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Question: What if you're in an abusive relationship and you need to get out... but you can't bring your kids? Should you stay? Should you leave them behind if you know they're safe?

Dr. Amy J.L. Baker responds:

I am very sorry that you are in an abusive relationship and want to applaud the fact that you are willing to admit it. This is no small feat. Some abused people have a very hard time seeing the abuse for what it is. At the same time, I want to challenge your notions that (A) your children are safe and that (B) you cannot get your children out. Victims of domestic violence and emotional abuse often have distorted thinking, which reinforces the false ideas and misguided objectives of the abuser. In this case the abuser probably wants you to believe that your children are safe and that you cannot get them out. You should be seriously rethinking both of these notions.

First, if the other parent is abusive to you, then s/he is probably abusive to your children as well. That abuse may not take a physical form; but research shows that emotional abuse (spurning, isolating, terrorizing, exploiting, and denying emotional responsiveness) can be as painful and damaging as physical abuse. It is possible that you are not being completely honest with yourself about the real danger that your children are in. Perhaps that would be too painful a reality to admit or perhaps you feel that the situation is so hopeless that you have already resigned yourself to the fact that you cannot get them out so you are trying to convince yourself that this option is not so bad. So, your first step is to reexamine this premise and think through what the reality is like for your children. Are there trusted adults in your life with whom you can discuss your situation and get some feedback? Do they agree that your children are safe?

Second, carefully consider your options for getting your children out. What makes you so sure that you cannot do so? Do you believe that they are so brainwashed that they would not want to come with you, or are their movements so tightly controlled that there is no opportunity for you to take them with you? If they have been brainwashed against you, you might consider staying in the home a little longer with the specific aim of trying to help them develop critical thinking skills and trying to counter the brainwashing. Of course, this only makes sense if your safety is not compromised. Otherwise, you need to get out as fast as you can! On the other hand, if your main concern is that your children's movements are completely controlled and guarded, then you need to consult with a domestic violence specialist (you can find shelters listed in the phone book and on the internet) and see if they can help you. They may be able to arrange for a police escort of your children out of the home and to a secret location. In either event it may be advisable for you to leave first and then come back for your children. If so, make sure that you tell your children that you love them unconditionally, that you value their health and safety, and that should you ever have to go away for a while it is to protect yourself and them, not because you are abandoning them. Make sure that they know how to reach you should they need to and please move quickly so that you do not give the abuser time to hide the children from you. You are not alone. There are many resources available for people in your situation. I wish you and your children the best.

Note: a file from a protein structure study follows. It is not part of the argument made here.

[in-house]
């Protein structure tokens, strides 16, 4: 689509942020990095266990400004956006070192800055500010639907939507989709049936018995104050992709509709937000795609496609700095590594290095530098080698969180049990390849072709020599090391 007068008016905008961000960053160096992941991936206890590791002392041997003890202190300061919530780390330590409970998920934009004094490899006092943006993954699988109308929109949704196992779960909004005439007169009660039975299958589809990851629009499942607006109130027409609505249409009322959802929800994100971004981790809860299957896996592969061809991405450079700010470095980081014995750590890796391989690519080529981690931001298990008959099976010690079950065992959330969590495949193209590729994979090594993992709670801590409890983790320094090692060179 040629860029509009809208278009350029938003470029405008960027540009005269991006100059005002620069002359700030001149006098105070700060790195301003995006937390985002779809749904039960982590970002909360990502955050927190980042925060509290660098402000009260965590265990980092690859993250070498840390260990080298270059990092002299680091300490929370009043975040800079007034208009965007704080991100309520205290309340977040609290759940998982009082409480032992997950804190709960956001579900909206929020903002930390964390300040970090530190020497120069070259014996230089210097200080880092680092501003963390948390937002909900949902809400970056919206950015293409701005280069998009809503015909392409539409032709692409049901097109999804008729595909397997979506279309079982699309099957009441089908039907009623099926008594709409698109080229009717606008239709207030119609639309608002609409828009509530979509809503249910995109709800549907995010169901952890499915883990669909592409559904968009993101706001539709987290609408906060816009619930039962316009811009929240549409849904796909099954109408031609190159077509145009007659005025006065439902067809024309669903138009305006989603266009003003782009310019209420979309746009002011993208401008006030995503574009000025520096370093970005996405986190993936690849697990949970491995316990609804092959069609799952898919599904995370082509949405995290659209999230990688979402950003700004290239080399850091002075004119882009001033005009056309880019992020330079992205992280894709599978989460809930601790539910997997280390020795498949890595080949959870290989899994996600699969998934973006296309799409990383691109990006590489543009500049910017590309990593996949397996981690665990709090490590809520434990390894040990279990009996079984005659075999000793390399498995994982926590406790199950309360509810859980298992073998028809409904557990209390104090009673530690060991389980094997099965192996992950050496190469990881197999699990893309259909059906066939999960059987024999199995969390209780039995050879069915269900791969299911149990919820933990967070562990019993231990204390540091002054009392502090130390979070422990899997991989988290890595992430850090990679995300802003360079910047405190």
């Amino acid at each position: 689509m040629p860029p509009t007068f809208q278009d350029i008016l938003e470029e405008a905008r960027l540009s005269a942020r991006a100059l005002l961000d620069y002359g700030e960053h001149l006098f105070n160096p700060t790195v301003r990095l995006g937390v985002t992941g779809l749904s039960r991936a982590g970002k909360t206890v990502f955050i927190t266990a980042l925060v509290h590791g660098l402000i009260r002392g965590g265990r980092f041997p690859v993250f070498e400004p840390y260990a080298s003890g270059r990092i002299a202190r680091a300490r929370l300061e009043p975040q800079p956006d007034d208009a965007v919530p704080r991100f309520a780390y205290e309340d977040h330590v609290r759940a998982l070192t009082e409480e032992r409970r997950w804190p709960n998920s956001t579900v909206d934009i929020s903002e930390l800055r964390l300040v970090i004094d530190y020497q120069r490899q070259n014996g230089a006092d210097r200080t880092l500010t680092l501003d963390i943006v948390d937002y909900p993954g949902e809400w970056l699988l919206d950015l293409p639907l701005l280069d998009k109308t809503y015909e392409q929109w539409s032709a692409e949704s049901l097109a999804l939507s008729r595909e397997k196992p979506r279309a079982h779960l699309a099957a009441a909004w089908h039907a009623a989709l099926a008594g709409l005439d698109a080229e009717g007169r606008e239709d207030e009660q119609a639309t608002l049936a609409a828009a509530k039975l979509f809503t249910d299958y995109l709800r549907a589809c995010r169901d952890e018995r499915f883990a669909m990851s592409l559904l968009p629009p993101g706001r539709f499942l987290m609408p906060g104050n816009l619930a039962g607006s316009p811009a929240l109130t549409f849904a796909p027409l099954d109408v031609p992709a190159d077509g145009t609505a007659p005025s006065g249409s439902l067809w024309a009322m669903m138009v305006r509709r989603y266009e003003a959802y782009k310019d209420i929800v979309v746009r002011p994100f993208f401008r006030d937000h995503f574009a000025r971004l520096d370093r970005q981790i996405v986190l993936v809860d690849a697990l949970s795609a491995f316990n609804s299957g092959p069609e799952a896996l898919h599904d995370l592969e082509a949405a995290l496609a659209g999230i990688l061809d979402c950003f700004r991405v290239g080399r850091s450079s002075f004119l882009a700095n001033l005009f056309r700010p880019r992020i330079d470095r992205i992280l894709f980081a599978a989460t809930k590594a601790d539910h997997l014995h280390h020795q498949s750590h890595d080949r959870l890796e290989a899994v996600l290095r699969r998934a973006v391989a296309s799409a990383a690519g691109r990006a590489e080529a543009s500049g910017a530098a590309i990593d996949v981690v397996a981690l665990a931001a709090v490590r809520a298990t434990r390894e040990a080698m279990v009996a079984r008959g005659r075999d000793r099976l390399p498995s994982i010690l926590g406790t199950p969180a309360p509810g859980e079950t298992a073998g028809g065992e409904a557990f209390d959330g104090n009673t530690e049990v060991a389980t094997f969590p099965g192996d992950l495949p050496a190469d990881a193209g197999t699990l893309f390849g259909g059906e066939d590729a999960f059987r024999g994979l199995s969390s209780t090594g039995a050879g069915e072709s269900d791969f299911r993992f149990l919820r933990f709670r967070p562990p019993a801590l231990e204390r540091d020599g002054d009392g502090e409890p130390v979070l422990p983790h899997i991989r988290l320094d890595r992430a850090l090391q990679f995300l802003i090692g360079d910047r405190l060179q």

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  • Comment Link Guest Sunday, 23 September 2012 14:36 posted by Guest

    Question: My ex husband and I have joint custody of our three children. Last week he dropped our 14 yr old daughter off with me at the festival I was working saying he no longer wanted physical custody. Not wanting her to be on the road with me for the next week, I sent her to visit my stepmother. Now my ex and my stepmother are refusing to allow me to pick her up. My ex says he is signing our child over to my stepmother. What can I do?

  • Comment Link Guest Saturday, 25 August 2012 18:21 posted by Guest

    Ex step mom from 2-9 years old: I have raised my step son from potty training to the fourth grade year in school. His father is assumed to be shooting methamphetamine. I want safety for my step son, and I really need to know where I stand legally to gaining custody of my step son. Thank you

  • Comment Link Guest Sunday, 03 July 2011 12:22 posted by Guest

    I have a 16 year old friend: I have a 16 year old friend whos parents are getting a divorce but he doesnt want to live with his father but rather live with his Step-Mother....can he do this?